Here’s how Xbox cloud gaming looks on PC

(Image credit: Microsoft)

We know that Microsoft’s Xbox cloud gaming service, commonly known as xCloud, is coming to PC, but some new screenshots now show how it will look when played through a web browser.

Sources close to The Verge have revealed the cloud gaming service is now in testing ahead of public preview, and as the images below reveal, it’s a familiar layout to what we’ve seen from the Xbox Game Pass mobile app.

In its current state, the app features a rather barebones launcher with game recommendations and the ability to return to recently played titles. You’ll need to use an Xbox controller to play any games streamed through the browser, of course, and this handy hidden feature should make things a lot easier.

It’s also worth noting that to take advantage of Xbox cloud gaming, you’ll need to be an Xbox Game Pass Ultimate subscriber. That’s Microsoft's premium Game Pass tier, which costs $15 / £10.99 / AU$15.95 per month.

Unfortunately, no specifications have been shared as to how games will look when played via a web browser, such as resolution, but we’d expect a minimum of 720p with hopefully the option to output at higher resolutions if your internet connection can handle it.

Cloudy future

Xbox cloud gaming launcher

(Image credit: The Verge)

The web version of Xbox cloud gaming appears to be limited to Chromium browsers like Google Chrome and Microsoft Edge, which is the same deal when using Google’s Stadia service. That means if you’re a Safari user, you’ll be out of luck.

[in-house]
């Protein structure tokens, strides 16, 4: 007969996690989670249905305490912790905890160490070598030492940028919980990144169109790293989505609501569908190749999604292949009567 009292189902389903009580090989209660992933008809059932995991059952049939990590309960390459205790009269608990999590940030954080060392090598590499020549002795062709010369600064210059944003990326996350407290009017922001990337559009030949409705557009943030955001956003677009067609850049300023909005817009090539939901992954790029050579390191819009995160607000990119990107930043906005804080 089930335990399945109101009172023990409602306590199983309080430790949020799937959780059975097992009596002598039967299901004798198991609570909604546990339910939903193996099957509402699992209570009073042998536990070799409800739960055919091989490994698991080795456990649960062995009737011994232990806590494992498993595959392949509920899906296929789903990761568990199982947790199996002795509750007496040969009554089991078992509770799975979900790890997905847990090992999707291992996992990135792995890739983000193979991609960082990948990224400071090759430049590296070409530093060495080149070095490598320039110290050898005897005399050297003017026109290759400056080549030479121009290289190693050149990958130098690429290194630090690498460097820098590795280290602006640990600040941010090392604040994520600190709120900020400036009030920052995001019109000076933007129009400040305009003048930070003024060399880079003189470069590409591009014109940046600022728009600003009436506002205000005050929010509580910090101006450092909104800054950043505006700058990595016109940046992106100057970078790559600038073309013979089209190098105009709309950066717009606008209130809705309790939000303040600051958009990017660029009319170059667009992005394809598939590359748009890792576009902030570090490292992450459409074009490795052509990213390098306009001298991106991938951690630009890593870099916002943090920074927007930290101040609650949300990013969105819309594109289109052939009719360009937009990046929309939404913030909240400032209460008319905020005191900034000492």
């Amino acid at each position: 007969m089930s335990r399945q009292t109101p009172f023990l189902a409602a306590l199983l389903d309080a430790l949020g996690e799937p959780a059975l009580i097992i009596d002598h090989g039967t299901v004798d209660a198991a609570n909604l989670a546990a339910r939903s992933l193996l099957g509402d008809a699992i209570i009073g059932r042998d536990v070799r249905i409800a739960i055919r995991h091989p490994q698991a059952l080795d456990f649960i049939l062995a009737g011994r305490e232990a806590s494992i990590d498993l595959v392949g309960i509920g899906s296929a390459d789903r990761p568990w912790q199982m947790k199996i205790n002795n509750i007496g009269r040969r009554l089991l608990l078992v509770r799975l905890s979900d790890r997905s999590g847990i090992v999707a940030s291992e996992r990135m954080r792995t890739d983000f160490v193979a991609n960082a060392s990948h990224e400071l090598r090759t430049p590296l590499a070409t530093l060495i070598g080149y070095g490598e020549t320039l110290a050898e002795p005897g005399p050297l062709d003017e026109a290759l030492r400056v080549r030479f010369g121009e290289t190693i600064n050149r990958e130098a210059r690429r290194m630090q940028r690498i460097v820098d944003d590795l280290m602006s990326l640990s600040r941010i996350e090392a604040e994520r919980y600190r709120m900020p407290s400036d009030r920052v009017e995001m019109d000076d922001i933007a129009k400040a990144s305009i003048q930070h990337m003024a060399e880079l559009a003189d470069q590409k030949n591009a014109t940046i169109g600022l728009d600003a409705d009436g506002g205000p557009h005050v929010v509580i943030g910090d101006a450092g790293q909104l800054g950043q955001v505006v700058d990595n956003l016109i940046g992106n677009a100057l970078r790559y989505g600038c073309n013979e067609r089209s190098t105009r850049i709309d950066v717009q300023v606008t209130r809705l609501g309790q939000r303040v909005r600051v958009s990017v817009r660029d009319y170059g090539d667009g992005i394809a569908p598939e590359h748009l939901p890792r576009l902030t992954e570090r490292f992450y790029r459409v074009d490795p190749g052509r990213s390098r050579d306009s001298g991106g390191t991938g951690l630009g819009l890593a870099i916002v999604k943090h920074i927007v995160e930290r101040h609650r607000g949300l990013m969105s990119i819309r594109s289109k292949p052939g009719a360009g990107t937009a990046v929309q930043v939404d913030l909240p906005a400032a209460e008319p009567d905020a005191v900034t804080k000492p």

Having a fully functioning web version of Microsoft’s cloud gaming service will finally allow the company to bypass Apple’s limitations on iOS apps and cloud services, too, hence why xCloud is only available on Android. A similar route was employed by Google last year. 

While cloud gaming still hasn't found widespread adoption, the ability to play Xbox games on the go is a big plus for Xbox Game Pass Ultimate subscribers. Unlike Stadia, Xbox cloud gaming (which is still in beta) is a supplementary service for those who play on console and PC, as opposed to being the only way to play.

Adam Vjestica

Adam was formerly TRG's Hardware Editor. A law graduate with an exceptional track record in content creation and online engagement, Adam has penned scintillating copy for various technology sites and also established his very own award-nominated video games website. He’s previously worked at Nintendo of Europe as a Content Marketing Editor and once played Halo 5: Guardians for over 51 hours for charity. He is now an editor at The Shortcut.